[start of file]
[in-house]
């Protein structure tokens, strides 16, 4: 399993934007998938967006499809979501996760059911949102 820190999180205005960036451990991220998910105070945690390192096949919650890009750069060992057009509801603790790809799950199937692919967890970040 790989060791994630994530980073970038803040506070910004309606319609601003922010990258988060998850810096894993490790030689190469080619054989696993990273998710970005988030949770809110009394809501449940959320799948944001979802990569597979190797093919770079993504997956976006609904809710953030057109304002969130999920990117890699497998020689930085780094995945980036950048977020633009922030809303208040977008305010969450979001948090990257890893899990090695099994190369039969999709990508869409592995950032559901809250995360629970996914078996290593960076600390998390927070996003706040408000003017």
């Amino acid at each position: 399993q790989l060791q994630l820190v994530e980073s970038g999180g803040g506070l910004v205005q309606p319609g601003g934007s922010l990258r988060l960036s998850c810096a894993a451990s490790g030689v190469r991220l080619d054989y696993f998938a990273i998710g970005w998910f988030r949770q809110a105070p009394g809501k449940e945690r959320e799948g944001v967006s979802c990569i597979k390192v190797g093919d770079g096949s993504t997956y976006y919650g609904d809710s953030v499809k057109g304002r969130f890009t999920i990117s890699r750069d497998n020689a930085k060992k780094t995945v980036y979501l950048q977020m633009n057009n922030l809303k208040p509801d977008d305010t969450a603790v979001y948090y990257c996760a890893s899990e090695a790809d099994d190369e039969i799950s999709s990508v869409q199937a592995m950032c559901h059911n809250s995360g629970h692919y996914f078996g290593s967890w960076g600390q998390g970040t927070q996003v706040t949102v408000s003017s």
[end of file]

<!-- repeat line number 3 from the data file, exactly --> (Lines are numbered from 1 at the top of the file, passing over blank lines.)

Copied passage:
């Amino acid at each position: 399993q790989l060791q994630l820190v994530e980073s970038g999180g803040g506070l910004v205005q309606p319609g601003g934007s922010l990258r988060l960036s998850c810096a894993a451990s490790g030689v190469r991220l080619d054989y696993f998938a990273i998710g970005w998910f988030r949770q809110a105070p009394g809501k449940e945690r959320e799948g944001v967006s979802c990569i597979k390192v190797g093919d770079g096949s993504t997956y976006y919650g609904d809710s953030v499809k057109g304002r969130f890009t999920i990117s890699r750069d497998n020689a930085k060992k780094t995945v980036y979501l950048q977020m633009n057009n922030l809303k208040p509801d977008d305010t969450a603790v979001y948090y990257c996760a890893s899990e090695a790809d099994d190369e039969i799950s999709s990508v869409q199937a592995m950032c559901h059911n809250s995360g629970h692919y996914f078996g290593s967890w960076g600390q998390g970040t927070q996003v706040t949102v408000s003017s």